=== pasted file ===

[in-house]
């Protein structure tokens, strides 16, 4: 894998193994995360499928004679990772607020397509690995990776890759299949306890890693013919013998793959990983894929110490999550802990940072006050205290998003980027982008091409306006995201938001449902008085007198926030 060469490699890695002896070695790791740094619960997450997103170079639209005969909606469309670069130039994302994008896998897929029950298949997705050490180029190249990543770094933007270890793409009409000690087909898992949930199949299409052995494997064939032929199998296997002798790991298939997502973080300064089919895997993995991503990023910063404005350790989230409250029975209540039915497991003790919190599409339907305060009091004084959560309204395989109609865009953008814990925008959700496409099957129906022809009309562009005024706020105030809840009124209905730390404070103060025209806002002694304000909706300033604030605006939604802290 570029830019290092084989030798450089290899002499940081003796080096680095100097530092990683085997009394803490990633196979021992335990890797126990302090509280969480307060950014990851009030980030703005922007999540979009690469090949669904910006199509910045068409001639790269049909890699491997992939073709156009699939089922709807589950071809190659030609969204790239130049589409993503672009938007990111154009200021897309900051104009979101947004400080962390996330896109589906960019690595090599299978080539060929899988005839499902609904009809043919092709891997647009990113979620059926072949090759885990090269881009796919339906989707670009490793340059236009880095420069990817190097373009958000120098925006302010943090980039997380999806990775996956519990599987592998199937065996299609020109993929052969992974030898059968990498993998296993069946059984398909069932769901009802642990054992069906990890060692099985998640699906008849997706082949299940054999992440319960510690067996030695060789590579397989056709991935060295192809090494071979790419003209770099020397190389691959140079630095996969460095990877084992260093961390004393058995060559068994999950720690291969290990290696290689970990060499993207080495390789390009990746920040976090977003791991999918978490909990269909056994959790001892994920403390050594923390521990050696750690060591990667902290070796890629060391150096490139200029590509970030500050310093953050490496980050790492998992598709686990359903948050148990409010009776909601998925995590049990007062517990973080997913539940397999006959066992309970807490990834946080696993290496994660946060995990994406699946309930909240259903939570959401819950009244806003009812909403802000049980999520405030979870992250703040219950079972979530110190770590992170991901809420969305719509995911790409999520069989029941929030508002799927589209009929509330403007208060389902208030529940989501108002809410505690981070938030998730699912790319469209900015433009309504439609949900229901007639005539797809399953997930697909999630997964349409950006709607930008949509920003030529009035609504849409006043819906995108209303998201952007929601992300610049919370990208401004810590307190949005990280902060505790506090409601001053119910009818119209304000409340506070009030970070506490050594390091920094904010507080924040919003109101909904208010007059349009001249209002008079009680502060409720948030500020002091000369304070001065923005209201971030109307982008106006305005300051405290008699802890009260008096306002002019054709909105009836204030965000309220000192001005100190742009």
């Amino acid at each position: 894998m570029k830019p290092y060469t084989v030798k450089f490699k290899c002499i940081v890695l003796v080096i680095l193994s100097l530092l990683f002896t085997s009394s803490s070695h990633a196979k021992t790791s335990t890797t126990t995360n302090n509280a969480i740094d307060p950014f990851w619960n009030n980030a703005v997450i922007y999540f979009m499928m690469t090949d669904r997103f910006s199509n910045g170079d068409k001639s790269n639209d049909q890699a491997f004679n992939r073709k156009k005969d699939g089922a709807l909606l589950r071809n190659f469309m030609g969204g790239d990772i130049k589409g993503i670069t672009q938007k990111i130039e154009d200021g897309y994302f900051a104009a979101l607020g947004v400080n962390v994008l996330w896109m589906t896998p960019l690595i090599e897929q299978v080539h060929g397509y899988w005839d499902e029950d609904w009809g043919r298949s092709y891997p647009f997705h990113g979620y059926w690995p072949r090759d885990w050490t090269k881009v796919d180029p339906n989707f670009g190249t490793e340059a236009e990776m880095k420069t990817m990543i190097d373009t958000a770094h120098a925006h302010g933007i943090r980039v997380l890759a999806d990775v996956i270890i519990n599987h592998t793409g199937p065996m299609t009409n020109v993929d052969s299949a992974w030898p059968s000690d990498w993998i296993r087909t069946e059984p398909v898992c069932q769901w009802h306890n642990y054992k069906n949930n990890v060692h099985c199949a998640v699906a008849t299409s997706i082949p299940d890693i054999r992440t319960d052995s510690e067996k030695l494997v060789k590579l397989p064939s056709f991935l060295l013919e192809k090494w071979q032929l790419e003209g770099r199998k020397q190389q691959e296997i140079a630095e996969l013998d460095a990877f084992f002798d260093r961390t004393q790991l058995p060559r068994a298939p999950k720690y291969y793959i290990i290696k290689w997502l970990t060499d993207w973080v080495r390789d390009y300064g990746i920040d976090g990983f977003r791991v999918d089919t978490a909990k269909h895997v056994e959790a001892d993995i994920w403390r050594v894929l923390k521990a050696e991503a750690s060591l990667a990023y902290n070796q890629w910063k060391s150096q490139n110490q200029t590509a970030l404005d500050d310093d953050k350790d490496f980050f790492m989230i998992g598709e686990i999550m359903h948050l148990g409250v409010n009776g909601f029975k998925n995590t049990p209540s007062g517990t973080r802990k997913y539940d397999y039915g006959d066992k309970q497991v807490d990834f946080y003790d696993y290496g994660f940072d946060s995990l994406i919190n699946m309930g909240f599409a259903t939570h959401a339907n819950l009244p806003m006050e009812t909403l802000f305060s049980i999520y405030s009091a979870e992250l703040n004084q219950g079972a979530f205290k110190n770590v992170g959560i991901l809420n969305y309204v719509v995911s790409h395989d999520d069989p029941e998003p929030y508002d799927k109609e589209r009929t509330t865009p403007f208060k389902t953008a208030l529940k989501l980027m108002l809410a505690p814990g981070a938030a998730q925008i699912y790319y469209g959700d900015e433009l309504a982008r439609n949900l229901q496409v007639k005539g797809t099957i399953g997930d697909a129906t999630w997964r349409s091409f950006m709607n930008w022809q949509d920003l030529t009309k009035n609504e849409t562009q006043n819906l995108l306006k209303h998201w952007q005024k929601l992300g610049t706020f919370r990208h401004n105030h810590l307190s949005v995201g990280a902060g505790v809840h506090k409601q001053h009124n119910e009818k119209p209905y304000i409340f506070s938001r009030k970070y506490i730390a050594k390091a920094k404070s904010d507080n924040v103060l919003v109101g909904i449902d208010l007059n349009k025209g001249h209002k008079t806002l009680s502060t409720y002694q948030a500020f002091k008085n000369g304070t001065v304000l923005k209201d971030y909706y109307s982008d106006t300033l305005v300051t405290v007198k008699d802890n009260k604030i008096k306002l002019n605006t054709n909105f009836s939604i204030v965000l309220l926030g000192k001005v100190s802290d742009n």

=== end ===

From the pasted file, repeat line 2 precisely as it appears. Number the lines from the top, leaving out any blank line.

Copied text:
């Protein structure tokens, strides 16, 4: 894998193994995360499928004679990772607020397509690995990776890759299949306890890693013919013998793959990983894929110490999550802990940072006050205290998003980027982008091409306006995201938001449902008085007198926030 060469490699890695002896070695790791740094619960997450997103170079639209005969909606469309670069130039994302994008896998897929029950298949997705050490180029190249990543770094933007270890793409009409000690087909898992949930199949299409052995494997064939032929199998296997002798790991298939997502973080300064089919895997993995991503990023910063404005350790989230409250029975209540039915497991003790919190599409339907305060009091004084959560309204395989109609865009953008814990925008959700496409099957129906022809009309562009005024706020105030809840009124209905730390404070103060025209806002002694304000909706300033604030605006939604802290 570029830019290092084989030798450089290899002499940081003796080096680095100097530092990683085997009394803490990633196979021992335990890797126990302090509280969480307060950014990851009030980030703005922007999540979009690469090949669904910006199509910045068409001639790269049909890699491997992939073709156009699939089922709807589950071809190659030609969204790239130049589409993503672009938007990111154009200021897309900051104009979101947004400080962390996330896109589906960019690595090599299978080539060929899988005839499902609904009809043919092709891997647009990113979620059926072949090759885990090269881009796919339906989707670009490793340059236009880095420069990817190097373009958000120098925006302010943090980039997380999806990775996956519990599987592998199937065996299609020109993929052969992974030898059968990498993998296993069946059984398909069932769901009802642990054992069906990890060692099985998640699906008849997706082949299940054999992440319960510690067996030695060789590579397989056709991935060295192809090494071979790419003209770099020397190389691959140079630095996969460095990877084992260093961390004393058995060559068994999950720690291969290990290696290689970990060499993207080495390789390009990746920040976090977003791991999918978490909990269909056994959790001892994920403390050594923390521990050696750690060591990667902290070796890629060391150096490139200029590509970030500050310093953050490496980050790492998992598709686990359903948050148990409010009776909601998925995590049990007062517990973080997913539940397999006959066992309970807490990834946080696993290496994660946060995990994406699946309930909240259903939570959401819950009244806003009812909403802000049980999520405030979870992250703040219950079972979530110190770590992170991901809420969305719509995911790409999520069989029941929030508002799927589209009929509330403007208060389902208030529940989501108002809410505690981070938030998730699912790319469209900015433009309504439609949900229901007639005539797809399953997930697909999630997964349409950006709607930008949509920003030529009035609504849409006043819906995108209303998201952007929601992300610049919370990208401004810590307190949005990280902060505790506090409601001053119910009818119209304000409340506070009030970070506490050594390091920094904010507080924040919003109101909904208010007059349009001249209002008079009680502060409720948030500020002091000369304070001065923005209201971030109307982008106006305005300051405290008699802890009260008096306002002019054709909105009836204030965000309220000192001005100190742009």